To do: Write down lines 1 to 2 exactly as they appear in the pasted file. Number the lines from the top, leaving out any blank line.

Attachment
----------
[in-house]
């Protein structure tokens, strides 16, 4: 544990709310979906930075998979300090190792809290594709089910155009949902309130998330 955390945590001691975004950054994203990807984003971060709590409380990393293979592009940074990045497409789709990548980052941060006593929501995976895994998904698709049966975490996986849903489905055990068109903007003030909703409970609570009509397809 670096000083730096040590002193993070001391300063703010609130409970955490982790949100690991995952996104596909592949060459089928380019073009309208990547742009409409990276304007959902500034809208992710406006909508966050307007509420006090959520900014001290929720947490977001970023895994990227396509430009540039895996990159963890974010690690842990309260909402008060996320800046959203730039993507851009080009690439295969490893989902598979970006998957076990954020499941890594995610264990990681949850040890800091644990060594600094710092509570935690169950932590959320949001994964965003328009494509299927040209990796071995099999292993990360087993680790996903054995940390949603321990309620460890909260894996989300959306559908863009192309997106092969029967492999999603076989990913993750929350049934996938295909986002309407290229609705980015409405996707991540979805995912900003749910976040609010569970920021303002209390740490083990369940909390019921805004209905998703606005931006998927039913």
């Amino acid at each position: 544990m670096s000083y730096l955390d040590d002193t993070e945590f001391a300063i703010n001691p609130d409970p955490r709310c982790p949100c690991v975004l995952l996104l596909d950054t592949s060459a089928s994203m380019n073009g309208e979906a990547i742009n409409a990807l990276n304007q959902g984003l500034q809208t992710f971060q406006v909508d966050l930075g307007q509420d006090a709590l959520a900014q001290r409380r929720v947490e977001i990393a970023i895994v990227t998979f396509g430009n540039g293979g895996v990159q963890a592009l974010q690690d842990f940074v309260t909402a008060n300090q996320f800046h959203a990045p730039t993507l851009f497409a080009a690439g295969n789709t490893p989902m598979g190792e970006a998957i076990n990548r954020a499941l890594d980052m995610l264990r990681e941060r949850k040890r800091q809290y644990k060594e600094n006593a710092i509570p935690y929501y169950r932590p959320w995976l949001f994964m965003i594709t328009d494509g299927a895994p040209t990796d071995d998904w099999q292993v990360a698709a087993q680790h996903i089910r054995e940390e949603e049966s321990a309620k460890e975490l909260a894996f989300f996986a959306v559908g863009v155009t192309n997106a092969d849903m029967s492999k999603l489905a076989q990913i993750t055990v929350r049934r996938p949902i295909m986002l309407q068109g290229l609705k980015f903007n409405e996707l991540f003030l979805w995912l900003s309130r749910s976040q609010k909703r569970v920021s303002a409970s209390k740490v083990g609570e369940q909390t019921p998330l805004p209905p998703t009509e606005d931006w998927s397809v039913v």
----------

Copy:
[in-house]
């Protein structure tokens, strides 16, 4: 544990709310979906930075998979300090190792809290594709089910155009949902309130998330 955390945590001691975004950054994203990807984003971060709590409380990393293979592009940074990045497409789709990548980052941060006593929501995976895994998904698709049966975490996986849903489905055990068109903007003030909703409970609570009509397809 670096000083730096040590002193993070001391300063703010609130409970955490982790949100690991995952996104596909592949060459089928380019073009309208990547742009409409990276304007959902500034809208992710406006909508966050307007509420006090959520900014001290929720947490977001970023895994990227396509430009540039895996990159963890974010690690842990309260909402008060996320800046959203730039993507851009080009690439295969490893989902598979970006998957076990954020499941890594995610264990990681949850040890800091644990060594600094710092509570935690169950932590959320949001994964965003328009494509299927040209990796071995099999292993990360087993680790996903054995940390949603321990309620460890909260894996989300959306559908863009192309997106092969029967492999999603076989990913993750929350049934996938295909986002309407290229609705980015409405996707991540979805995912900003749910976040609010569970920021303002209390740490083990369940909390019921805004209905998703606005931006998927039913």